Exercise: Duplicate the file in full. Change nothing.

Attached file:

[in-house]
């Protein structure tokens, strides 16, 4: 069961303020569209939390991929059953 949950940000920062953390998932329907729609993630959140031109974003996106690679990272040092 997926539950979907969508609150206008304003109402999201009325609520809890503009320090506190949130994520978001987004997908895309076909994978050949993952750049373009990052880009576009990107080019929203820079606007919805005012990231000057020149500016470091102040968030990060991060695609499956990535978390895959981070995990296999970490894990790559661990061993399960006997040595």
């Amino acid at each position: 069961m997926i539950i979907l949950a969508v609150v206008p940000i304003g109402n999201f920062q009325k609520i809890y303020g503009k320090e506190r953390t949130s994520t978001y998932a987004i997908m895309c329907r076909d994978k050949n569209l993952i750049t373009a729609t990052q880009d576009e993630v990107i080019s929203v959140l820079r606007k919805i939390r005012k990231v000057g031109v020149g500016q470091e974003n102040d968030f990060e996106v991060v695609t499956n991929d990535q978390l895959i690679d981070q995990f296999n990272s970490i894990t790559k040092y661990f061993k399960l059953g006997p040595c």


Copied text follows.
[in-house]
């Protein structure tokens, strides 16, 4: 069961303020569209939390991929059953 949950940000920062953390998932329907729609993630959140031109974003996106690679990272040092 997926539950979907969508609150206008304003109402999201009325609520809890503009320090506190949130994520978001987004997908895309076909994978050949993952750049373009990052880009576009990107080019929203820079606007919805005012990231000057020149500016470091102040968030990060991060695609499956990535978390895959981070995990296999970490894990790559661990061993399960006997040595």
């Amino acid at each position: 069961m997926i539950i979907l949950a969508v609150v206008p940000i304003g109402n999201f920062q009325k609520i809890y303020g503009k320090e506190r953390t949130s994520t978001y998932a987004i997908m895309c329907r076909d994978k050949n569209l993952i750049t373009a729609t990052q880009d576009e993630v990107i080019s929203v959140l820079r606007k919805i939390r005012k990231v000057g031109v020149g500016q470091e974003n102040d968030f990060e996106v991060v695609t499956n991929d990535q978390l895959i690679d981070q995990f296999n990272s970490i894990t790559k040092y661990f061993k399960l059953g006997p040595c």